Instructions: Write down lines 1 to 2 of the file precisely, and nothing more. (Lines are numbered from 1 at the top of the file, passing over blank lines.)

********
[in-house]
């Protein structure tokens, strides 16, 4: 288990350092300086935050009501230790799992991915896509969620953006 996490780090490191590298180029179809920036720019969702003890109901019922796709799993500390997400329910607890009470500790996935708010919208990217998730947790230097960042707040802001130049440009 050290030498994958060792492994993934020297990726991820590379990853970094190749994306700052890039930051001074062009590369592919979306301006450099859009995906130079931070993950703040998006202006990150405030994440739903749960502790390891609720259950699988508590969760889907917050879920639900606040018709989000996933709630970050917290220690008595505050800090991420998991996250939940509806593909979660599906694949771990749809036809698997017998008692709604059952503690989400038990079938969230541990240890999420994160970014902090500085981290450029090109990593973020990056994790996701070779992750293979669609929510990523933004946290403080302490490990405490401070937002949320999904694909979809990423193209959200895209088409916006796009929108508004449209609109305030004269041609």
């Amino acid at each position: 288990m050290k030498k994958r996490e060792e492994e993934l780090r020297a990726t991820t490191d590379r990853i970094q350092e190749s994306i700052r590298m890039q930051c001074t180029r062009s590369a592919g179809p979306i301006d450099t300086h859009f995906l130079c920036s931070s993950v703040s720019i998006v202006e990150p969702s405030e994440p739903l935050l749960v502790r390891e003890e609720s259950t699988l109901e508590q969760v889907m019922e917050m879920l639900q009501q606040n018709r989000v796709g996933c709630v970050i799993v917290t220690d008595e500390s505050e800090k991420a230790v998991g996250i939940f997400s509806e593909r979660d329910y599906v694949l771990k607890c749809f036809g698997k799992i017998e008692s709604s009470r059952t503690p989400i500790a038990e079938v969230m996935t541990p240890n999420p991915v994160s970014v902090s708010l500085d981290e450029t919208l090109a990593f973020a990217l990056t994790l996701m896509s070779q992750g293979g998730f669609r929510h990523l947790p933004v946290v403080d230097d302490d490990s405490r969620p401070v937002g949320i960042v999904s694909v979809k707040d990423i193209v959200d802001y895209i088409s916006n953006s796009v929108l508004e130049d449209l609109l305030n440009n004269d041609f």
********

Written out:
[in-house]
């Protein structure tokens, strides 16, 4: 288990350092300086935050009501230790799992991915896509969620953006 996490780090490191590298180029179809920036720019969702003890109901019922796709799993500390997400329910607890009470500790996935708010919208990217998730947790230097960042707040802001130049440009 050290030498994958060792492994993934020297990726991820590379990853970094190749994306700052890039930051001074062009590369592919979306301006450099859009995906130079931070993950703040998006202006990150405030994440739903749960502790390891609720259950699988508590969760889907917050879920639900606040018709989000996933709630970050917290220690008595505050800090991420998991996250939940509806593909979660599906694949771990749809036809698997017998008692709604059952503690989400038990079938969230541990240890999420994160970014902090500085981290450029090109990593973020990056994790996701070779992750293979669609929510990523933004946290403080302490490990405490401070937002949320999904694909979809990423193209959200895209088409916006796009929108508004449209609109305030004269041609």